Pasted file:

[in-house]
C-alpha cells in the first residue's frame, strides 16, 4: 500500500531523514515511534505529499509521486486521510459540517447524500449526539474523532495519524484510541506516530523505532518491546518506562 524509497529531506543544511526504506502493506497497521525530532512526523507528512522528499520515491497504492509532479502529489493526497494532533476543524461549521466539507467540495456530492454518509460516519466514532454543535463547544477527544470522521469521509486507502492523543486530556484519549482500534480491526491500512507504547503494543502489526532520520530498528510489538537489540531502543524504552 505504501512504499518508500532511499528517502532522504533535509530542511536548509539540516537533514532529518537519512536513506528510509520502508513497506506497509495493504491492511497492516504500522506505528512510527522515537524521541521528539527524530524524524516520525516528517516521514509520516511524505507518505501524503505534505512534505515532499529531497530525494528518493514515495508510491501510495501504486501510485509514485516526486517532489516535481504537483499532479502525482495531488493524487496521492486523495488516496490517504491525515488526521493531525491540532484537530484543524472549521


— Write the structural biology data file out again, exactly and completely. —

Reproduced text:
[in-house]
C-alpha cells in the first residue's frame, strides 16, 4: 500500500531523514515511534505529499509521486486521510459540517447524500449526539474523532495519524484510541506516530523505532518491546518506562 524509497529531506543544511526504506502493506497497521525530532512526523507528512522528499520515491497504492509532479502529489493526497494532533476543524461549521466539507467540495456530492454518509460516519466514532454543535463547544477527544470522521469521509486507502492523543486530556484519549482500534480491526491500512507504547503494543502489526532520520530498528510489538537489540531502543524504552 505504501512504499518508500532511499528517502532522504533535509530542511536548509539540516537533514532529518537519512536513506528510509520502508513497506506497509495493504491492511497492516504500522506505528512510527522515537524521541521528539527524530524524524516520525516528517516521514509520516511524505507518505501524503505534505512534505515532499529531497530525494528518493514515495508510491501510495501504486501510485509514485516526486517532489516535481504537483499532479502525482495531488493524487496521492486523495488516496490517504491525515488526521493531525491540532484537530484543524472549521